(Born c.AD 470)
(Welsh: Cynheiddon; Latin: Endelienta; English: Endellion)
St. Endelienta was one of the many daughters of King & Saint Brychan of Brycheiniog. She may be identical to his daughter called Cynheiddon or Cenheidlon in Welsh records. This latter lady lived at Llangynheiddon in the parish of Llandyfaelog near Cydweli (Kidwelly). From South Wales, Endelienta crossed the Bristol Channel to join her siblings in evangelising North Cornwall. Endelienta probably landed first on Lundy Island, where she founded a small chapel (later mistakenly rededicated to St. Helen), before moving on to stay with her brother, St. Nectan, at Hartland. She chose to settle at a place called Trenteny, just south-west of St. Endellion, but still used Lundy as a retreat for meditation. Up until the 16th century, a chapel dedicated to her survived at Trenteny and it was in an adjoining hermitage that she lived a very austere life, with only a cow for company and its milk and the water from her two wells for sustenance. Her sister, St. Dilic, did, however, come to live at nearby St. Illich and the two would often meet along a certain path whose grass would ever afterwards grow greener than elsewhere.
St. Endelienta’s unfortunate cow was eventually killed by the Lord of Trenteny when it strayed onto his land. Word of this injustice soon reached the ears of Endelienta’s godfather, King Arthur, and he immediately sent his men to exact revenge from the reckless lord. Trenteny was killed, but Endelienta was not altogether pleased that a man should be murdered in her name and she miraculously restored him to life.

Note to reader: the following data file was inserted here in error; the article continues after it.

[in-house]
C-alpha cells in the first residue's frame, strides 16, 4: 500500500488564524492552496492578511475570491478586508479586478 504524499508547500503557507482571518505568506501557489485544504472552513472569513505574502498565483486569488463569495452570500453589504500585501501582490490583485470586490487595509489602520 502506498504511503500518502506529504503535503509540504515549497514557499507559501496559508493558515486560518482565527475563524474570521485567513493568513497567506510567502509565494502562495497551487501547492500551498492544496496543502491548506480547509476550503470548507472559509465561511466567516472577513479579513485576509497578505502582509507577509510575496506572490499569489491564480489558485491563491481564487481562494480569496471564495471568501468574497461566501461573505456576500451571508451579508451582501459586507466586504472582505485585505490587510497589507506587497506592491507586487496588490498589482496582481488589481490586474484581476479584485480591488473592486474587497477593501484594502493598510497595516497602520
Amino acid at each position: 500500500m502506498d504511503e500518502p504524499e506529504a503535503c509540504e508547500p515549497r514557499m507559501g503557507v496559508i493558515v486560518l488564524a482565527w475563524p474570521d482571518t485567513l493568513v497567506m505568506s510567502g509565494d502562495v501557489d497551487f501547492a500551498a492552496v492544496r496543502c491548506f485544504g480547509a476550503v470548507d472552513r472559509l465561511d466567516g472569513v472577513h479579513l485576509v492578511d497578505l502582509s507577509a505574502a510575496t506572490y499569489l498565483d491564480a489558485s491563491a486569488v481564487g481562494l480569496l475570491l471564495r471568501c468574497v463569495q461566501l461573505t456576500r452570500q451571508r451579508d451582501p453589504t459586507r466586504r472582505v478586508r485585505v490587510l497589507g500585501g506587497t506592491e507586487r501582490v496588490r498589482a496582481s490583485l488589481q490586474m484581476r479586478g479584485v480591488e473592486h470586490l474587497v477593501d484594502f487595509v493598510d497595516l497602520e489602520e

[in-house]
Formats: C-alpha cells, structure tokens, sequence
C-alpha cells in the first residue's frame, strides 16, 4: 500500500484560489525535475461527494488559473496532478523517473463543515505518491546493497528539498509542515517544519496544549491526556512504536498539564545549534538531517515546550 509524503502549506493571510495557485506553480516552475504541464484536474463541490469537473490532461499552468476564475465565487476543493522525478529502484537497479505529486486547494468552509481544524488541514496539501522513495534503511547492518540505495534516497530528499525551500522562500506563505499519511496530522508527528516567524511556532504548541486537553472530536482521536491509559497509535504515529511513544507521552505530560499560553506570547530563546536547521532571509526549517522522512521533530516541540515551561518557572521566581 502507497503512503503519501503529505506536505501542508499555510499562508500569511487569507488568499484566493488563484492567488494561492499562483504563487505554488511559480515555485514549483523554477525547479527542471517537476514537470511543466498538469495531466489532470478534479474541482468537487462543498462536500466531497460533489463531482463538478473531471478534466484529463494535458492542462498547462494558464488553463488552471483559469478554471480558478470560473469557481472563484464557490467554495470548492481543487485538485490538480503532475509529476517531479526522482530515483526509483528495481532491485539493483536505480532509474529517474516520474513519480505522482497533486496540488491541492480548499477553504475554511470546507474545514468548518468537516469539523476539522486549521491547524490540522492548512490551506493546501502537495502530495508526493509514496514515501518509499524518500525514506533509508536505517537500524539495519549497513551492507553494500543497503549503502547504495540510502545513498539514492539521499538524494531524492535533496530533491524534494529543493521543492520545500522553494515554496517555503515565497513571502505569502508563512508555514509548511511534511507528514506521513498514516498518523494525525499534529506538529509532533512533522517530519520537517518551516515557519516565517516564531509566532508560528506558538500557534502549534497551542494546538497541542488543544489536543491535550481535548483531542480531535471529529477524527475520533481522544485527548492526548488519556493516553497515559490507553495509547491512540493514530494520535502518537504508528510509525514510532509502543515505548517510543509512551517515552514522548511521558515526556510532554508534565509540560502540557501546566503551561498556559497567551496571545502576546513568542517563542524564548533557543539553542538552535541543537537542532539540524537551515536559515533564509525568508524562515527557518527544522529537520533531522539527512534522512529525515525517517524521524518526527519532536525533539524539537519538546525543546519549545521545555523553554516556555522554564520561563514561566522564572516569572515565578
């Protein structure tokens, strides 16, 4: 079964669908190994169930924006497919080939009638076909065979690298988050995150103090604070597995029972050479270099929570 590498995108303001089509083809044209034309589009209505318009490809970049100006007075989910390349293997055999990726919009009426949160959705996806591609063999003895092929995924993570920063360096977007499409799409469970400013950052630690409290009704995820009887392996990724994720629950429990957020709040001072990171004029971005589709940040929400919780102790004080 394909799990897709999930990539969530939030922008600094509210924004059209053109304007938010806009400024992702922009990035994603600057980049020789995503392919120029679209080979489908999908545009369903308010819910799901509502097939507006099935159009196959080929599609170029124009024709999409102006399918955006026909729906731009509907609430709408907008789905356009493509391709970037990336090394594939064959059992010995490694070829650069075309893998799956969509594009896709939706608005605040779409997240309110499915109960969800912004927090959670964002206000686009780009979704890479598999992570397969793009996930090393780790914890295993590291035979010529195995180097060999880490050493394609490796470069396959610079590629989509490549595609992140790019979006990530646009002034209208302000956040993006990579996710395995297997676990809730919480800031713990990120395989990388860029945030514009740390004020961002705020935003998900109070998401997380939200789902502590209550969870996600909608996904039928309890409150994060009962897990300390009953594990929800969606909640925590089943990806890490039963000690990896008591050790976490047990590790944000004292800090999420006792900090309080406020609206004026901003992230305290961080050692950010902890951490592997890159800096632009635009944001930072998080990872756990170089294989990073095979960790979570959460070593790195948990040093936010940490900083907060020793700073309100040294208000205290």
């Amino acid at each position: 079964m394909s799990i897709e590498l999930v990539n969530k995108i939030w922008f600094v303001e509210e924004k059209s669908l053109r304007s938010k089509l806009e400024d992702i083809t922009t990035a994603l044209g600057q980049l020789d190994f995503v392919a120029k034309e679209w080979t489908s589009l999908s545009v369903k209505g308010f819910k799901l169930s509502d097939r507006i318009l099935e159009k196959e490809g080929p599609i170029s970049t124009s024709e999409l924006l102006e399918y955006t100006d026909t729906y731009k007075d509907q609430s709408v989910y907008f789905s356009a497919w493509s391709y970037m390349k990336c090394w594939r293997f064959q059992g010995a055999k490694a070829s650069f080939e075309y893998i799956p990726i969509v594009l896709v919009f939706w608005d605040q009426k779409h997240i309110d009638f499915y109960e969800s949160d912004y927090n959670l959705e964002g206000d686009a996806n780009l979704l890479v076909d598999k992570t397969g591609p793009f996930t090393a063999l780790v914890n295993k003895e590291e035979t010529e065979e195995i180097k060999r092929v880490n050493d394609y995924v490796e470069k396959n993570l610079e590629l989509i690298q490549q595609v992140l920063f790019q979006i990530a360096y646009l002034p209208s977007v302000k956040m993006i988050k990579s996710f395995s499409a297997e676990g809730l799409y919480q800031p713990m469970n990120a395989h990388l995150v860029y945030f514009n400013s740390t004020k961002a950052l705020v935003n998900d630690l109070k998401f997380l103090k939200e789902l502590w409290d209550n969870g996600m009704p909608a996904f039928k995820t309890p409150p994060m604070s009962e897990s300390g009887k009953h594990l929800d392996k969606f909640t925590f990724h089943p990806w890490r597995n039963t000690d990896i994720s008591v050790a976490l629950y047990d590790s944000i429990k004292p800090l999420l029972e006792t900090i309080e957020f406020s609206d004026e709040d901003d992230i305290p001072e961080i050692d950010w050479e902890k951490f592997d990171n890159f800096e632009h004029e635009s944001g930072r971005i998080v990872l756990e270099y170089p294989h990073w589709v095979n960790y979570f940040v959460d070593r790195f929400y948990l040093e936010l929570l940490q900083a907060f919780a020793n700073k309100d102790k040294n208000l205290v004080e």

Years later, St. Endelienta had a vision of her impending death. So she called her friends together and instructed them in her last wishes. She asked that, after her death, her body be lain on a cart, yoked to two unguided bullocks and that they be left to take her wherever they liked. St. Endelienta died, apparently martyred - perhaps by Saxon pirates - on 29th April, sometime in the mid-6th century. The young beasts were set to work as she had instructed and they brought her body to rest amid a quagmire on the top of a nearby hill. There, she was buried and a fine church built over her grave, where the church of St. Endellion now stands.
shrine was a draw to pilgrims throughout the Middle Ages but, like all
others in England, was destroyed during the Reformation. However, its base
has survived and can still be seen in St. Endellion Church.
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